Thursday, June 25, 2009

Bernanke Testimony and Bank of America

The following is an excerpt from Bernanke's prepared remarks to the House Oversight Panel:

In responding to Bank of America in these discussions, I expressed concern that invoking the MAC would entail significant risks, not only for the financial system as a whole but also for Bank of America itself, for three reasons. First, in light of the extreme fragility of the financial system at the time, the uncertainties created by an invocation of the MAC might have triggered a broader systemic crisis that could well have destabilized Bank of America as well as Merrill Lynch. Second, an attempt to invoke the MAC after three months of review, preparation, and public remarks by the management of Bank of America about the benefits of the acquisition would cast doubt in the minds of financial market participants--including the investors, creditors, and customers of Bank of America--about the due diligence and analysis done by the company, its capability to consummate significant acquisitions, its overall risk-management processes, and the judgment of its management. Third, based on our staff analysis of the legal issues, we believed that it was highly unlikely that Bank of America would be successful in terminating the contract by invoking the MAC.
As for the first point, we'll never know. If Bank of America was truly a sound institution (it wasn't/isn't), they could have reaped windfall gains from a "systemic" event (they would not have been allowed to fail). As for the third point, I'm not a lawyer, but it seems odd that a marked deterioration of a target company's financial situation wouldn't be considered a material adverse event. It, of course, depends on the precise wording of the MAC clause.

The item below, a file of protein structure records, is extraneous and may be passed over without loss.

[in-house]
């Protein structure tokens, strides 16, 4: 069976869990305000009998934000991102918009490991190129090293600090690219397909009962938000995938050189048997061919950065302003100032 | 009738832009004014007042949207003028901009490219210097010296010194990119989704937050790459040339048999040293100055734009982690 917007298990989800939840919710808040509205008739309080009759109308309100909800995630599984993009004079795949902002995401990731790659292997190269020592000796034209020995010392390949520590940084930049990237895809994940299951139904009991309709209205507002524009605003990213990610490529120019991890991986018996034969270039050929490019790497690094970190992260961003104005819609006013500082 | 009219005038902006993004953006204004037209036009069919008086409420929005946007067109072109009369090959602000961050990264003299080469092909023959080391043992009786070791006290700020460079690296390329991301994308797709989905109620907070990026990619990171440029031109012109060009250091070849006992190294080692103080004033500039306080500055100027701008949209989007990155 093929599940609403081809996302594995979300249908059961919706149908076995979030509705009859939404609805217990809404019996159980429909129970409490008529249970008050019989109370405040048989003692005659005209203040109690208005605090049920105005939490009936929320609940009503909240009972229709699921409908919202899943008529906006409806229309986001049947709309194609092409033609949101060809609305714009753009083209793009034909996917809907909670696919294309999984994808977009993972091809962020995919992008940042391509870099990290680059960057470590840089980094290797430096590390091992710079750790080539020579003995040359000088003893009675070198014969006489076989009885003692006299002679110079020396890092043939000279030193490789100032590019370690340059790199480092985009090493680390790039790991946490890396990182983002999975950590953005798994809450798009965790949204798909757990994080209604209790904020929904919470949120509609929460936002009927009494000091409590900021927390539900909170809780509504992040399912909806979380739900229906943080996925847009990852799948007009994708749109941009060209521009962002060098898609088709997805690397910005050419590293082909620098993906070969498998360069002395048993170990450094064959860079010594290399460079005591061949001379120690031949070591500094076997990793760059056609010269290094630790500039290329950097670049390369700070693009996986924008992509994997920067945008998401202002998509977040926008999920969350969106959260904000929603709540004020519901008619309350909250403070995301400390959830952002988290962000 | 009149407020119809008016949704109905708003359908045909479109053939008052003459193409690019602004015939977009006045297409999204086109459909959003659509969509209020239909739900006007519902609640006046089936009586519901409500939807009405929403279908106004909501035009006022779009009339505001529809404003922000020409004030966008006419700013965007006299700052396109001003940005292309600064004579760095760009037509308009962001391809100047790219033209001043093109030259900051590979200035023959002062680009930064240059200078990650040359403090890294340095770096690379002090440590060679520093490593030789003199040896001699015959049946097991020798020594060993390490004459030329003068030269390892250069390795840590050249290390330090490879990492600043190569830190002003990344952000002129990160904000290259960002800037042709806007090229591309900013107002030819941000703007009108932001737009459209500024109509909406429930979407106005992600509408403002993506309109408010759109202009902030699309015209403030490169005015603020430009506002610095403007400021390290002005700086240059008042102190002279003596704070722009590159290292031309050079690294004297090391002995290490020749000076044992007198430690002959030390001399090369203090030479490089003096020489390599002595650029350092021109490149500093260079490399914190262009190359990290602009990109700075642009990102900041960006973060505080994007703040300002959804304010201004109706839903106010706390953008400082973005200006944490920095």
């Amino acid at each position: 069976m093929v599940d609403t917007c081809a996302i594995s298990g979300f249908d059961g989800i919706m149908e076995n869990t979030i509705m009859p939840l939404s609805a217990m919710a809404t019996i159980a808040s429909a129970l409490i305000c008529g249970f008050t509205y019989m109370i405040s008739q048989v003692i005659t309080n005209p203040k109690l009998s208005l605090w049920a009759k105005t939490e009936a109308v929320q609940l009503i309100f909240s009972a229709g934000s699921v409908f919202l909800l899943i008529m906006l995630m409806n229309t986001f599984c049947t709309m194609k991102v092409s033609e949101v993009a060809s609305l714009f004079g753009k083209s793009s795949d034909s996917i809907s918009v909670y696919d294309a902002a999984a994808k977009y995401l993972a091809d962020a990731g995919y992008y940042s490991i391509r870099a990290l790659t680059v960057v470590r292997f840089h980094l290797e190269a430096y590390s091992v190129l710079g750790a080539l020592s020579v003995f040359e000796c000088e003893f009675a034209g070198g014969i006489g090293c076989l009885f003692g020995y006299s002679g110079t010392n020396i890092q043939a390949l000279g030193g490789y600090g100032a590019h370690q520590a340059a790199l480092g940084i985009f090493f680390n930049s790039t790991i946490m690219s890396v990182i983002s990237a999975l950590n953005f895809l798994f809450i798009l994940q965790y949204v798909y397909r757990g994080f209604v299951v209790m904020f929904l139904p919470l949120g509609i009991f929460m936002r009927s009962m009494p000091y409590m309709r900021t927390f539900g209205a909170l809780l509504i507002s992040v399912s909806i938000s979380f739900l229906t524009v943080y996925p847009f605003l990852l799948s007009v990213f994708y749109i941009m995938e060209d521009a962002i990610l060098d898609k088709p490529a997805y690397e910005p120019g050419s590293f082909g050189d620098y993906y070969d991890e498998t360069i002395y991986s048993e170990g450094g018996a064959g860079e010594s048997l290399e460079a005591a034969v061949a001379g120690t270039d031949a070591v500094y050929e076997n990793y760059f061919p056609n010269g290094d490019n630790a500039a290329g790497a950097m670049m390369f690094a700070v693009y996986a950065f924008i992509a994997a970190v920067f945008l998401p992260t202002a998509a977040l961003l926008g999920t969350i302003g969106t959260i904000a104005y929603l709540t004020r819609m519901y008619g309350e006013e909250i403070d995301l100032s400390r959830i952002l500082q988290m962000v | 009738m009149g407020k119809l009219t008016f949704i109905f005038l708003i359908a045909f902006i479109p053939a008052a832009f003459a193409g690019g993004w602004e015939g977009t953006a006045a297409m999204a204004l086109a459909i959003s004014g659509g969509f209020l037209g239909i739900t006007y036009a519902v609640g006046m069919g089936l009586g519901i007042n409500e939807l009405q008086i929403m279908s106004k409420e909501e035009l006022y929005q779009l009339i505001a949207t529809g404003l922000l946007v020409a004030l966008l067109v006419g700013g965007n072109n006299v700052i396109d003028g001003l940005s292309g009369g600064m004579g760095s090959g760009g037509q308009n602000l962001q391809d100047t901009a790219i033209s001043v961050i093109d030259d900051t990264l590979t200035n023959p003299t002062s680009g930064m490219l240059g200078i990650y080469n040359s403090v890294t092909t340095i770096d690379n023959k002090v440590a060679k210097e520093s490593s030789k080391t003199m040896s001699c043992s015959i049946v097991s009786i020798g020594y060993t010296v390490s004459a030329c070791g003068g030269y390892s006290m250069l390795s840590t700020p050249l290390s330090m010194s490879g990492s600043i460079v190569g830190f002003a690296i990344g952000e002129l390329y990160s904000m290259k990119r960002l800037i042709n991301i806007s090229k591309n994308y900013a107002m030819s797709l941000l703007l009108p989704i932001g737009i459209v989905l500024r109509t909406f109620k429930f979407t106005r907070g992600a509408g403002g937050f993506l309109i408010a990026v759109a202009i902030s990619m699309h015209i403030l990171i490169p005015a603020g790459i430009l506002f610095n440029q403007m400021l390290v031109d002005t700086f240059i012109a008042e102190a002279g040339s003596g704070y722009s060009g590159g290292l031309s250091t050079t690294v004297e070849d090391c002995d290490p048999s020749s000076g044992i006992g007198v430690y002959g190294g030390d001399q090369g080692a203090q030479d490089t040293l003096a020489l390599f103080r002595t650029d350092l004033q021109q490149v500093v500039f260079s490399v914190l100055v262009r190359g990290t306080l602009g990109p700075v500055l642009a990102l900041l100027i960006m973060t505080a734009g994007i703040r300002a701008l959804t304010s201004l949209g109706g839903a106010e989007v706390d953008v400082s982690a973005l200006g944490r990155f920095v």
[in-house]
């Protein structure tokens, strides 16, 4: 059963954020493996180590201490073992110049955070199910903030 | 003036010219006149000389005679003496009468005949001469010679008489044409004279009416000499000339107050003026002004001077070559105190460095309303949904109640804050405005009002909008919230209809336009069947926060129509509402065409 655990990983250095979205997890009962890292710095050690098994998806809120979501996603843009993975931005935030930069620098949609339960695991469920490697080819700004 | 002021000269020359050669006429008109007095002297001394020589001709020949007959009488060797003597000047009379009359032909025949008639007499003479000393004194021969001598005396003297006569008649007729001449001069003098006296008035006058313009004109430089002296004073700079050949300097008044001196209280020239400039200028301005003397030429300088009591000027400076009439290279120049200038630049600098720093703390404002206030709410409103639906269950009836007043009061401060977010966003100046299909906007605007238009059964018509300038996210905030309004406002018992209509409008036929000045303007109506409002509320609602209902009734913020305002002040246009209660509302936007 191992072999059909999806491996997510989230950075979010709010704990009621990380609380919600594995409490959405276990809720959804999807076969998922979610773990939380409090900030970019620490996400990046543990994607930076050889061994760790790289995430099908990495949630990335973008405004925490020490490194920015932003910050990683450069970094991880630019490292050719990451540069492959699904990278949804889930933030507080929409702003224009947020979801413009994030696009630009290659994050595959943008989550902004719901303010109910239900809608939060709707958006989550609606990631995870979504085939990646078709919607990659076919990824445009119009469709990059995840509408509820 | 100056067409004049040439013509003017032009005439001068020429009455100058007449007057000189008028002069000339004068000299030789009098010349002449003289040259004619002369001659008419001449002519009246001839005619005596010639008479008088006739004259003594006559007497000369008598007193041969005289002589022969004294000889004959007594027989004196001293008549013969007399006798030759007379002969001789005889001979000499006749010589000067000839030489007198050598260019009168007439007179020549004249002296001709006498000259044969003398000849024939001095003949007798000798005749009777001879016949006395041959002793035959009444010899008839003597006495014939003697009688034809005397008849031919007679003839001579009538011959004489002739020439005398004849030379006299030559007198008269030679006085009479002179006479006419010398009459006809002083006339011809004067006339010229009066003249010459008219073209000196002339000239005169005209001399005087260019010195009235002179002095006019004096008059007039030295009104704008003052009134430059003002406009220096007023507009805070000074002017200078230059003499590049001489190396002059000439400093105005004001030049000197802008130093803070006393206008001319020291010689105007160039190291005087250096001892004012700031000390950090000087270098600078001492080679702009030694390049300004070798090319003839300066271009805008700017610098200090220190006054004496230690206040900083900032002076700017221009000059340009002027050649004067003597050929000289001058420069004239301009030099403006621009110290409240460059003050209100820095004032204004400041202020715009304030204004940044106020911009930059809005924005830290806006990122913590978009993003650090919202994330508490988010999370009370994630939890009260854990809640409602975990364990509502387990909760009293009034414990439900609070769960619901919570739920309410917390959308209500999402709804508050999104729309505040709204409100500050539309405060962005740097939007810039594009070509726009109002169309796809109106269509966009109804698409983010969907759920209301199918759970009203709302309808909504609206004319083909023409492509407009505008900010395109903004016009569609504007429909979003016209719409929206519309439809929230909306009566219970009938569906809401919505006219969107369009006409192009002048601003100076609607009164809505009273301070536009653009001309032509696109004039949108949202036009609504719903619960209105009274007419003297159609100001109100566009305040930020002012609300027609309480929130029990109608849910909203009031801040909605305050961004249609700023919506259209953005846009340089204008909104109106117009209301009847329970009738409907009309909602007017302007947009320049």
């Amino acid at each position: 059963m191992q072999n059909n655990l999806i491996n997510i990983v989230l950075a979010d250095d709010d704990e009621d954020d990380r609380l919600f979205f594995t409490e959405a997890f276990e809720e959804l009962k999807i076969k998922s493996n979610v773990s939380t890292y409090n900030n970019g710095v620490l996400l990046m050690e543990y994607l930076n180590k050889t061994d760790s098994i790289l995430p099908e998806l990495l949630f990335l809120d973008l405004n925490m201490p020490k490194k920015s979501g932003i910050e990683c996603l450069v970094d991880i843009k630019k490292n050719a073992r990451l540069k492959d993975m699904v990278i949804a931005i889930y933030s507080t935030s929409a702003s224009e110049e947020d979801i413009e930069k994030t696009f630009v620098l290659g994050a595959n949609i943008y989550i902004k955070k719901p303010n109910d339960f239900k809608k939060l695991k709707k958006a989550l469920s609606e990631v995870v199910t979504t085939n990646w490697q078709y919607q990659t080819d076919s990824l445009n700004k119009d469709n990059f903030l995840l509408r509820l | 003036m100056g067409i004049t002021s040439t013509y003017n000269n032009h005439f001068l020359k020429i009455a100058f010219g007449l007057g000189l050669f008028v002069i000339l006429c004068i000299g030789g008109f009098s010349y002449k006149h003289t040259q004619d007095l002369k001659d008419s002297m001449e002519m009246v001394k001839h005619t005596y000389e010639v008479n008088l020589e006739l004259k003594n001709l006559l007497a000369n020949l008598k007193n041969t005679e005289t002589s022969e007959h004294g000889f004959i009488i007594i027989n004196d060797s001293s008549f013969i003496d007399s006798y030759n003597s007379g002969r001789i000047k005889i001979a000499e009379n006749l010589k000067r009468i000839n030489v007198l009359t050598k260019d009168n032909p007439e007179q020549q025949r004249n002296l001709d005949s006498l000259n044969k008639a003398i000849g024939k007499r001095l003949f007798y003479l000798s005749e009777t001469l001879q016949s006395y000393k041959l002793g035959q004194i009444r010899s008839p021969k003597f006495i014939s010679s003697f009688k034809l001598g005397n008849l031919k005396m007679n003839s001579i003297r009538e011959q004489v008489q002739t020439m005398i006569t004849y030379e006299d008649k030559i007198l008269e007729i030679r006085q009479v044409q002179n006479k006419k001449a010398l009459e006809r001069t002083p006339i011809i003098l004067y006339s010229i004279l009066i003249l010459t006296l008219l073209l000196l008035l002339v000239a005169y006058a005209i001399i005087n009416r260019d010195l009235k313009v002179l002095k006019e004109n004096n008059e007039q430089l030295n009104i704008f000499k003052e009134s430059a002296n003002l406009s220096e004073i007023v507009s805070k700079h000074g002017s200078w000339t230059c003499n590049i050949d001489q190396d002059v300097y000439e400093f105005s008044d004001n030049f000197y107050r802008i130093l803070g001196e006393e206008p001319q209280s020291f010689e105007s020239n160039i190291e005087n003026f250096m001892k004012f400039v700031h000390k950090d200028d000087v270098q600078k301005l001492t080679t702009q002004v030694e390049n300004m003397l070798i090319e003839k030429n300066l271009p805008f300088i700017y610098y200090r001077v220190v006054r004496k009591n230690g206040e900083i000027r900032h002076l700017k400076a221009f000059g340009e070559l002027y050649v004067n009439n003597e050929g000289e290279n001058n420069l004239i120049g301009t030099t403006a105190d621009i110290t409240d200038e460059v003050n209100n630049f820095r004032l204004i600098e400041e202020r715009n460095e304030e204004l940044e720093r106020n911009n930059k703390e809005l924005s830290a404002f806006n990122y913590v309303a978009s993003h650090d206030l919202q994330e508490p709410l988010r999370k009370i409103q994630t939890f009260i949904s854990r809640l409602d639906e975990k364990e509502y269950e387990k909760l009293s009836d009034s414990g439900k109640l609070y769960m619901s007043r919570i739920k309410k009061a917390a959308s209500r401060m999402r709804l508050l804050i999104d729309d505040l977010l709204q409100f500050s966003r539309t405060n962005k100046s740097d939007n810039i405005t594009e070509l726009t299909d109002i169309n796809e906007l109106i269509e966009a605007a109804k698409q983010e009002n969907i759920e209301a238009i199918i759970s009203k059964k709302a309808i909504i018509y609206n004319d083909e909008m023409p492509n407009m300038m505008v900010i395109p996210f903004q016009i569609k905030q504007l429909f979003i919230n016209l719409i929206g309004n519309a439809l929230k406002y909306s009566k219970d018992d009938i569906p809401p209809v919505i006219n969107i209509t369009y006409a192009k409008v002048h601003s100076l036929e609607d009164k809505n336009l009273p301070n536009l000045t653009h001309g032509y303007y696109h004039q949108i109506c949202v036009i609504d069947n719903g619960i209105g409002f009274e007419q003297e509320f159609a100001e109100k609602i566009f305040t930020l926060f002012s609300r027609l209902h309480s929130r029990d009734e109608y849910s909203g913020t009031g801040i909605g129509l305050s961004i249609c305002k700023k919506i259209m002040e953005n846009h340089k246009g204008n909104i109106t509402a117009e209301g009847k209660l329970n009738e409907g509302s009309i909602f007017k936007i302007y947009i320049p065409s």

I find the second point simply absurd. It was well-recognized in the market that this deal was rushed and that there was no way that any significant due diligence could have been performed before the deal was announced.

Shareholders and bondholders would expect a couple of things in such an instance. First, Bank of America should have put its army of lawyers to work in drafting an agreement with Merrill that provided Bank of America the ability to walk away cheaply if significant problems arose during the continued due diligence (the MAC clause). Recall, Merrill would have likely been out of business by the next morning if the deal wasn't announced. Merrill needed Bank of America more than Bank of America needed Merrill. Bank of America was in the driver's seat and should have been controlling the terms of the deal.

Second, stakeholders would have expected Ken Lewis to walk away from the deal or lower the deal price if further due diligence discovered serious problems. Bernanke claims that walking away would have raised serious doubts about the competence of management. He has it completely backwards. Walking away after a more thorough analysis would have increased the credibility of management. Financial market participants would have more confidence that management was actually managing the company for its stakeholders as opposed to embarking on an empire building ego trip.

It's crucial to remember that this deal was rushed by the Fed and Treasury out of a fear that Merrill (and possibly the entire financial system) would be next to collapse if a "white knight" wasn't immediately found. Given the complexities of Merrill's balance sheet, it was never possible or reasonable to expect adequate due diligence to be performed on such short notice, and the market was aware of this.

I'm in no way defending Mr. Lewis or Bank of America. Whether he was threatened or compelled to complete the deal by the Fed and/or Treasury, it's difficult to argue that he acted in the best interest of his shareholders, and for that he should be removed.

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